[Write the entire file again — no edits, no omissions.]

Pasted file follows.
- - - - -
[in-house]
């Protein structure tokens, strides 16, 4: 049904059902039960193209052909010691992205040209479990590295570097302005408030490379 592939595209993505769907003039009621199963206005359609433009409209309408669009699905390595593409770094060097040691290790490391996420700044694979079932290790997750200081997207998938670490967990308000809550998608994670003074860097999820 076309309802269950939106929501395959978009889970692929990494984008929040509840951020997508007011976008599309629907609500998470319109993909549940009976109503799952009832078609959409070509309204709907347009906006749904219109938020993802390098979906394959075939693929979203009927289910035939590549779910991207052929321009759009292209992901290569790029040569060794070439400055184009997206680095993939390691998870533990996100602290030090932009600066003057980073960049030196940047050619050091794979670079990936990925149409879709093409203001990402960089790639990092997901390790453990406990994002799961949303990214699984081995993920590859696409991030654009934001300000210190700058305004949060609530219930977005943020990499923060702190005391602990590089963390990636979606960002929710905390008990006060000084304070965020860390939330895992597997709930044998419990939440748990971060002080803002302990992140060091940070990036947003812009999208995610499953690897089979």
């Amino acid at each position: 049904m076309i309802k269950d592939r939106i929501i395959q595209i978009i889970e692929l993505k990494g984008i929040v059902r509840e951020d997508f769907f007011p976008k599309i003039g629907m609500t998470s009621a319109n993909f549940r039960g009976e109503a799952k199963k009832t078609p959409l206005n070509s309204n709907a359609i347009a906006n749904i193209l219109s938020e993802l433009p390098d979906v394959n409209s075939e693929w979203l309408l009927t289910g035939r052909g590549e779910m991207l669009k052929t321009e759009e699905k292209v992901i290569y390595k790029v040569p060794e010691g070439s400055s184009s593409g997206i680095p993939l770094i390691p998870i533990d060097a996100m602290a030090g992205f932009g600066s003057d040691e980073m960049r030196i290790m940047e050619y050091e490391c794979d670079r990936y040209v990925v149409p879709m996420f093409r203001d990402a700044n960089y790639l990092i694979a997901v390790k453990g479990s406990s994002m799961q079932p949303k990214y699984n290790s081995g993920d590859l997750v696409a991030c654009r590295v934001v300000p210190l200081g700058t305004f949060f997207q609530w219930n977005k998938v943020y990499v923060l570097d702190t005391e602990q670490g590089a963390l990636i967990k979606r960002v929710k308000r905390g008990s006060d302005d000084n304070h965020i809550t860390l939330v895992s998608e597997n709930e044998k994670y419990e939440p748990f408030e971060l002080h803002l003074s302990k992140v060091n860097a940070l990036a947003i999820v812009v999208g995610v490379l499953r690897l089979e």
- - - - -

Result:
[in-house]
């Protein structure tokens, strides 16, 4: 049904059902039960193209052909010691992205040209479990590295570097302005408030490379 592939595209993505769907003039009621199963206005359609433009409209309408669009699905390595593409770094060097040691290790490391996420700044694979079932290790997750200081997207998938670490967990308000809550998608994670003074860097999820 076309309802269950939106929501395959978009889970692929990494984008929040509840951020997508007011976008599309629907609500998470319109993909549940009976109503799952009832078609959409070509309204709907347009906006749904219109938020993802390098979906394959075939693929979203009927289910035939590549779910991207052929321009759009292209992901290569790029040569060794070439400055184009997206680095993939390691998870533990996100602290030090932009600066003057980073960049030196940047050619050091794979670079990936990925149409879709093409203001990402960089790639990092997901390790453990406990994002799961949303990214699984081995993920590859696409991030654009934001300000210190700058305004949060609530219930977005943020990499923060702190005391602990590089963390990636979606960002929710905390008990006060000084304070965020860390939330895992597997709930044998419990939440748990971060002080803002302990992140060091940070990036947003812009999208995610499953690897089979």
């Amino acid at each position: 049904m076309i309802k269950d592939r939106i929501i395959q595209i978009i889970e692929l993505k990494g984008i929040v059902r509840e951020d997508f769907f007011p976008k599309i003039g629907m609500t998470s009621a319109n993909f549940r039960g009976e109503a799952k199963k009832t078609p959409l206005n070509s309204n709907a359609i347009a906006n749904i193209l219109s938020e993802l433009p390098d979906v394959n409209s075939e693929w979203l309408l009927t289910g035939r052909g590549e779910m991207l669009k052929t321009e759009e699905k292209v992901i290569y390595k790029v040569p060794e010691g070439s400055s184009s593409g997206i680095p993939l770094i390691p998870i533990d060097a996100m602290a030090g992205f932009g600066s003057d040691e980073m960049r030196i290790m940047e050619y050091e490391c794979d670079r990936y040209v990925v149409p879709m996420f093409r203001d990402a700044n960089y790639l990092i694979a997901v390790k453990g479990s406990s994002m799961q079932p949303k990214y699984n290790s081995g993920d590859l997750v696409a991030c654009r590295v934001v300000p210190l200081g700058t305004f949060f997207q609530w219930n977005k998938v943020y990499v923060l570097d702190t005391e602990q670490g590089a963390l990636i967990k979606r960002v929710k308000r905390g008990s006060d302005d000084n304070h965020i809550t860390l939330v895992s998608e597997n709930e044998k994670y419990e939440p748990f408030e971060l002080h803002l003074s302990k992140v060091n860097a940070l990036a947003i999820v812009v999208g995610v490379l499953r690897l089979e």